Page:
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Major e-mail data breach occurs at mega-marketer

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By now, you’ve probably received one or more emails like this:

Dear Valued Best Buy Customer,

On March 31, we were informed by Epsilon, a company we use to send emails to our customers, that files containing the email addresses of some Best Buy customers were accessed without authorization.

We have been assured by Epsilon that the only information that may have been obtained was your email address and that the accessed files did not include any other information. A rigorous assessment by Epsilon determined that no other information is at risk. We are actively investigating to confirm this.

For your security, however, we wanted to call this matter to your attention. We ask that you remain alert to any unusual or suspicious emails. As our experts at Geek Squad would tell you, be very cautious when opening links or attachments from unknown senders.

In keeping with best industry security practices, Best Buy will never ask you to provide or confirm any information, including credit card numbers, unless you are on our secure e-commerce site, www.bestbuy.com. If you receive an email asking for personal information, delete it. It did not come from Best Buy.

Our service provider has reported this incident to the appropriate authorities.

We regret this has taken place and for any inconvenience this may have caused you. We take your privacy very seriously, and we will continue to work diligently to protect your personal information. For more information on keeping your data safe, please visit:
http://www.geeksquad.com/do-it-yourself/tech-tip/six-steps-to-keeping-your-data-safe.aspx.

Sincerely,

Barry Judge
Executive Vice President & Chief Marketing Officer
Best Buy

We’ll explain after the jump —

Epsilon is a subsidiary of Alliance Data of Dallas, with an office in the Boston area, and is one of the largest providers of permission-based email marketing services in the world. Over the weekend, it notified customers that it had experienced a hack of its email system.  Epsilon has a roster of A-list clients and this breach is impacting practically anyone who has ever signed up to receive a retail offer or alert through their email account.   As of this morning, the list of affected companies includes financial services institutions such as Capital One, US Bank, JPMorgan Chase, Citi and Barclays Bank, through its LL Bean Visa card. Epsilon sends over 40 billion emails annually on behalf of clients.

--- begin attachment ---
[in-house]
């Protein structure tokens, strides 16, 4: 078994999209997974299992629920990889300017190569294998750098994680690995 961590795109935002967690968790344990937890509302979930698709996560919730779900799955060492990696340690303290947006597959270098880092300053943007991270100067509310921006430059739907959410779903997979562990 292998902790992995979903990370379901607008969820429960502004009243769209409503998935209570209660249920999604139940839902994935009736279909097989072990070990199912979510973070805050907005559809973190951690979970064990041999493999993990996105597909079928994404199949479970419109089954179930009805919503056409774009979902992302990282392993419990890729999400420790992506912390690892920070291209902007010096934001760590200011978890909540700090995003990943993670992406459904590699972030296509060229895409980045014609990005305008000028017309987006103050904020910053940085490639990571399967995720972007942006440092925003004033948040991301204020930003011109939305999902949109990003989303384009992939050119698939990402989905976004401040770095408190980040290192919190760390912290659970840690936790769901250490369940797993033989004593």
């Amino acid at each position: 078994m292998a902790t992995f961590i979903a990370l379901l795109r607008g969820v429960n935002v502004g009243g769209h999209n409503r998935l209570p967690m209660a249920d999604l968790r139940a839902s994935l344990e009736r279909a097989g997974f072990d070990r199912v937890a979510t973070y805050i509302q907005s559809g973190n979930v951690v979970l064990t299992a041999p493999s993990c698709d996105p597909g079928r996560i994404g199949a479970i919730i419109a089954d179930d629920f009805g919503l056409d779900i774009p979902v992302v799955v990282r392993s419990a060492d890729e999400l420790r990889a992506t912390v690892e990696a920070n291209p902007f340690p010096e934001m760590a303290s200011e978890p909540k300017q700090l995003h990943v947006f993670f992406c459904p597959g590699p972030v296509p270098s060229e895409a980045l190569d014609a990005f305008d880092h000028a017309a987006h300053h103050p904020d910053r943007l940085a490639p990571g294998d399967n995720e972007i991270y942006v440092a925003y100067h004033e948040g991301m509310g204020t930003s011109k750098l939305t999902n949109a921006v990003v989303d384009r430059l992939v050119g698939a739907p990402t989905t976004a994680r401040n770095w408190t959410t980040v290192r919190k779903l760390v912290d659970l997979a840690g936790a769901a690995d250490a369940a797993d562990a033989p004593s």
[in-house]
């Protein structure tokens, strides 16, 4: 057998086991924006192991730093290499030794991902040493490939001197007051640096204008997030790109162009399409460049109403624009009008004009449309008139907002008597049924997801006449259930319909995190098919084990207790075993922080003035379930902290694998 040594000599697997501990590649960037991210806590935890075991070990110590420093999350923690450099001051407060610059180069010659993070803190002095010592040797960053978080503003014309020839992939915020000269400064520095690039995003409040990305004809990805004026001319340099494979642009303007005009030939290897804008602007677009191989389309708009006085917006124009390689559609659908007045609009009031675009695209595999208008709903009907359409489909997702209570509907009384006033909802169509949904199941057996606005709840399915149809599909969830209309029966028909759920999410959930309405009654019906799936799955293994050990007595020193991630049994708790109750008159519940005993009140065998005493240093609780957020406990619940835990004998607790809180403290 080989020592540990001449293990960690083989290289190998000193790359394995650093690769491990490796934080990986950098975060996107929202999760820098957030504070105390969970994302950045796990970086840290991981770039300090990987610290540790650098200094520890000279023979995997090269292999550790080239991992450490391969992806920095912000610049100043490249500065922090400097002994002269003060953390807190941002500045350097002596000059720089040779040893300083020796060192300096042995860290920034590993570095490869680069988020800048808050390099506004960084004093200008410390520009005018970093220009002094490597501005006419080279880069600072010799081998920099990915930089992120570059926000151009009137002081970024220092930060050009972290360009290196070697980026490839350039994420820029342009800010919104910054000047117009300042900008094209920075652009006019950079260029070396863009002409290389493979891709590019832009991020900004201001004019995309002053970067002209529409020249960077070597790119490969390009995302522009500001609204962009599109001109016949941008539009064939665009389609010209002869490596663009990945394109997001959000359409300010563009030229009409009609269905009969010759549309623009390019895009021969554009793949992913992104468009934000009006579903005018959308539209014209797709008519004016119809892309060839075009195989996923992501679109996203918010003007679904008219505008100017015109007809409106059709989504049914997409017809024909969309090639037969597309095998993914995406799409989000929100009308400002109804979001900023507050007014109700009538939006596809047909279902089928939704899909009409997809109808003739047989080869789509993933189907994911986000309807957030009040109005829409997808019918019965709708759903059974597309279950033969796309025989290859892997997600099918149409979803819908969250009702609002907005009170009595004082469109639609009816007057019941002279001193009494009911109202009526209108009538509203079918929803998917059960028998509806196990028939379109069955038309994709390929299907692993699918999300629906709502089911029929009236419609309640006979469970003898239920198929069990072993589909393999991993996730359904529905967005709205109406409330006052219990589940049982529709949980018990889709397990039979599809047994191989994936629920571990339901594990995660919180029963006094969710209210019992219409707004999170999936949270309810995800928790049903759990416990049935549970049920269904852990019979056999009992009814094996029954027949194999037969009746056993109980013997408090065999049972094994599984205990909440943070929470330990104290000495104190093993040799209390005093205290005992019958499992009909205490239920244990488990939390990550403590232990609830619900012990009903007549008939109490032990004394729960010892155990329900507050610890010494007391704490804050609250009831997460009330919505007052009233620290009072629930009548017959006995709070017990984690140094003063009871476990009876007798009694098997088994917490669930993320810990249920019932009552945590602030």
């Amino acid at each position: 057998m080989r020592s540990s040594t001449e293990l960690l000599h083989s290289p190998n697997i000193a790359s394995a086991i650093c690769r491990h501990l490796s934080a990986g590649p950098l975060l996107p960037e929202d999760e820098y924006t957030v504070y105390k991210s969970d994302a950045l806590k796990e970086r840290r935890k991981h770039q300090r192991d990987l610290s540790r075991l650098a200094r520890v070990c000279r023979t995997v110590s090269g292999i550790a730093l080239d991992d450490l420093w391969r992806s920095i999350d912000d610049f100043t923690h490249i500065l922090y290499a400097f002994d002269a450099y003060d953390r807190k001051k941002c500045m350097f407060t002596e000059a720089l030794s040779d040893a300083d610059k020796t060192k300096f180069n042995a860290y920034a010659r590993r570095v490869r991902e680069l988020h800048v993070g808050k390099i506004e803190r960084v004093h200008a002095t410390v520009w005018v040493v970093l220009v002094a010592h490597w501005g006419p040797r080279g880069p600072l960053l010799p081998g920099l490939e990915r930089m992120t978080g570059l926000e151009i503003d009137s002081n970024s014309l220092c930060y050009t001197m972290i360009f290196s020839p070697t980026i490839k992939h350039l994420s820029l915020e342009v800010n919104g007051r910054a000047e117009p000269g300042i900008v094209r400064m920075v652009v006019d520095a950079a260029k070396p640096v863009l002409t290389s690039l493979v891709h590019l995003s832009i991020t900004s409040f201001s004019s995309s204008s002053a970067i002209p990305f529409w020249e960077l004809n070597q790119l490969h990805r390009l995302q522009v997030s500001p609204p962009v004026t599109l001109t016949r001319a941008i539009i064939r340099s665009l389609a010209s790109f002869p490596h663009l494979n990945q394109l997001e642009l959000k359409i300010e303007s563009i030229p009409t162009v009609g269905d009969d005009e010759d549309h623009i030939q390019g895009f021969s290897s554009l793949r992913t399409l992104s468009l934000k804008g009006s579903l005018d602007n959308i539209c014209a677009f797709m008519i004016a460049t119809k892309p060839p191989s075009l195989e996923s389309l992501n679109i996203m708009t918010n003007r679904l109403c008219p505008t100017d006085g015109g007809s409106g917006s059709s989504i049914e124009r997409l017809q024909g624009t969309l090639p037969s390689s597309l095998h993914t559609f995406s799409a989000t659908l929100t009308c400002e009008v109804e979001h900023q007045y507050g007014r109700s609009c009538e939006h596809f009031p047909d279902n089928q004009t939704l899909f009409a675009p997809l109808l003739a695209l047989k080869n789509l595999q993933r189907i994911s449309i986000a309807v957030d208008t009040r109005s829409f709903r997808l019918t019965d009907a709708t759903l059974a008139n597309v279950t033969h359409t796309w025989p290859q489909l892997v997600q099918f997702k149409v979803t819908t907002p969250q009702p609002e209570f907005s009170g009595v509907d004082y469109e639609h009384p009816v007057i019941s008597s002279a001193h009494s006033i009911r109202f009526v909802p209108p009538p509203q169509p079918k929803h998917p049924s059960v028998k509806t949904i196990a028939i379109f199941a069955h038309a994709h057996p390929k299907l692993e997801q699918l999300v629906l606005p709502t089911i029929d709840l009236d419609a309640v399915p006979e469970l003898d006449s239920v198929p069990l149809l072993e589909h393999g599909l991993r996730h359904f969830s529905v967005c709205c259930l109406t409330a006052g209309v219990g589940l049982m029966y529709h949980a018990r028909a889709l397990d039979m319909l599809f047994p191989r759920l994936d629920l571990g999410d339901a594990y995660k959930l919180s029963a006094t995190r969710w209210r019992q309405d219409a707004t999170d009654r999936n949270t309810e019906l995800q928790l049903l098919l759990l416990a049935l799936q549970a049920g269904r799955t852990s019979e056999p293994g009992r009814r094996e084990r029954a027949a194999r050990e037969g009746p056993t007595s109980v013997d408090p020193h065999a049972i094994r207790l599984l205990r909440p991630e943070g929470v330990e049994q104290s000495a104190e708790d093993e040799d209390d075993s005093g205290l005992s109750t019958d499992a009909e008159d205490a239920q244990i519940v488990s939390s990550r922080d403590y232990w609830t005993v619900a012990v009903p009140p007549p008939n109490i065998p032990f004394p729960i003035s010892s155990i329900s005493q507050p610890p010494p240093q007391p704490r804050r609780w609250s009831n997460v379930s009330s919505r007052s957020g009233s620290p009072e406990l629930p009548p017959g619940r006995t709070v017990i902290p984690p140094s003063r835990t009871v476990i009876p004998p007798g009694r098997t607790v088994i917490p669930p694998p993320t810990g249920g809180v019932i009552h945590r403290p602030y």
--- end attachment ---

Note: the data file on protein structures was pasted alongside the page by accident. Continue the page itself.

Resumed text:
In addition to the banks, other impacted companies included hotel brands Ritz-Carlton Rewards and Marriott Rewards, and retailers  Best Buy, Home Shopping Network, Walgreens, Brookstone, New York & Company, and Kroger.  To round out the eclectic group, the consulting giant McKinsey, The College Board, Robert Half International and Disney Destinations were also part of the confirmed list.

We’ve discussed at length what constitutes a breach under the state data breach notification laws.   Each law requires the unauthorized access or disclosure of some information in addition to an email address.   However, the scope of the Epsilon breach has its customers concerned that these email addresses could be use to launch targeted phishing attacks against unwitting consumers who have otherwise given permission to the banks and retailers and could then be used to gain access to other, more dangerous, personal information.  Such attacks are otherwise known as “spear fishing.”

As breaches go, the amount of information exposed is very limited.  Marriott Rewards customers received similar reassurances, as only email addresses were stolen, and passwords, credit card information, member addresses and point balances remained safe. Other affected clients sent out similar messages over the weekend, and more are expected as Epsilon continues its investigation.

What to watch for —

  • “Security alert” emails from a bank or other retailer notifying you that your account has been compromised and you must click through to a link to reset.  It will ask you for specific account information.
  • Any email from one of the affected entities that asks you to click through to another link.  Examine the entire URL carefully before giving out account information.
  • Don’t click through to any links in email if you did not expect to receive an email about your account.  The links may be inserting malware into your network.

To read more about this hack:

eWeek 

VentureBeat

SecurityWeek